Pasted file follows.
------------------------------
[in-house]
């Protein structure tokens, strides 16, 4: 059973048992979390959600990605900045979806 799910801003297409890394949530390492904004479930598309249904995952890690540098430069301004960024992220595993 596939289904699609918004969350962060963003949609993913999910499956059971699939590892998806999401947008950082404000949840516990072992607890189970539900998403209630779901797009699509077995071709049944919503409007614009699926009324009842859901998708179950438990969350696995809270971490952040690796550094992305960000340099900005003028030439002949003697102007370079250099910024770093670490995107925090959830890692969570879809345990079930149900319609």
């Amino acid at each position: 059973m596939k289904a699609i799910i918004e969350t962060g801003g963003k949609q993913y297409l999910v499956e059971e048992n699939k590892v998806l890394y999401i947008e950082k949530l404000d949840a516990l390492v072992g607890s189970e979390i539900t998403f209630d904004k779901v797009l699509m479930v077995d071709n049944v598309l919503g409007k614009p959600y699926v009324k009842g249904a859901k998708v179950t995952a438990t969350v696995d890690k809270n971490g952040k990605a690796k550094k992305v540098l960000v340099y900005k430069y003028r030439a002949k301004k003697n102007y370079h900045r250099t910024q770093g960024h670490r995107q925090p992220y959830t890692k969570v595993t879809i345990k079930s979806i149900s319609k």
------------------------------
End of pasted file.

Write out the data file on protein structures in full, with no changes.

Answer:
[in-house]
């Protein structure tokens, strides 16, 4: 059973048992979390959600990605900045979806 799910801003297409890394949530390492904004479930598309249904995952890690540098430069301004960024992220595993 596939289904699609918004969350962060963003949609993913999910499956059971699939590892998806999401947008950082404000949840516990072992607890189970539900998403209630779901797009699509077995071709049944919503409007614009699926009324009842859901998708179950438990969350696995809270971490952040690796550094992305960000340099900005003028030439002949003697102007370079250099910024770093670490995107925090959830890692969570879809345990079930149900319609």
């Amino acid at each position: 059973m596939k289904a699609i799910i918004e969350t962060g801003g963003k949609q993913y297409l999910v499956e059971e048992n699939k590892v998806l890394y999401i947008e950082k949530l404000d949840a516990l390492v072992g607890s189970e979390i539900t998403f209630d904004k779901v797009l699509m479930v077995d071709n049944v598309l919503g409007k614009p959600y699926v009324k009842g249904a859901k998708v179950t995952a438990t969350v696995d890690k809270n971490g952040k990605a690796k550094k992305v540098l960000v340099y900005k430069y003028r030439a002949k301004k003697n102007y370079h900045r250099t910024q770093g960024h670490r995107q925090p992220y959830t890692k969570v595993t879809i345990k079930s979806i149900s319609k």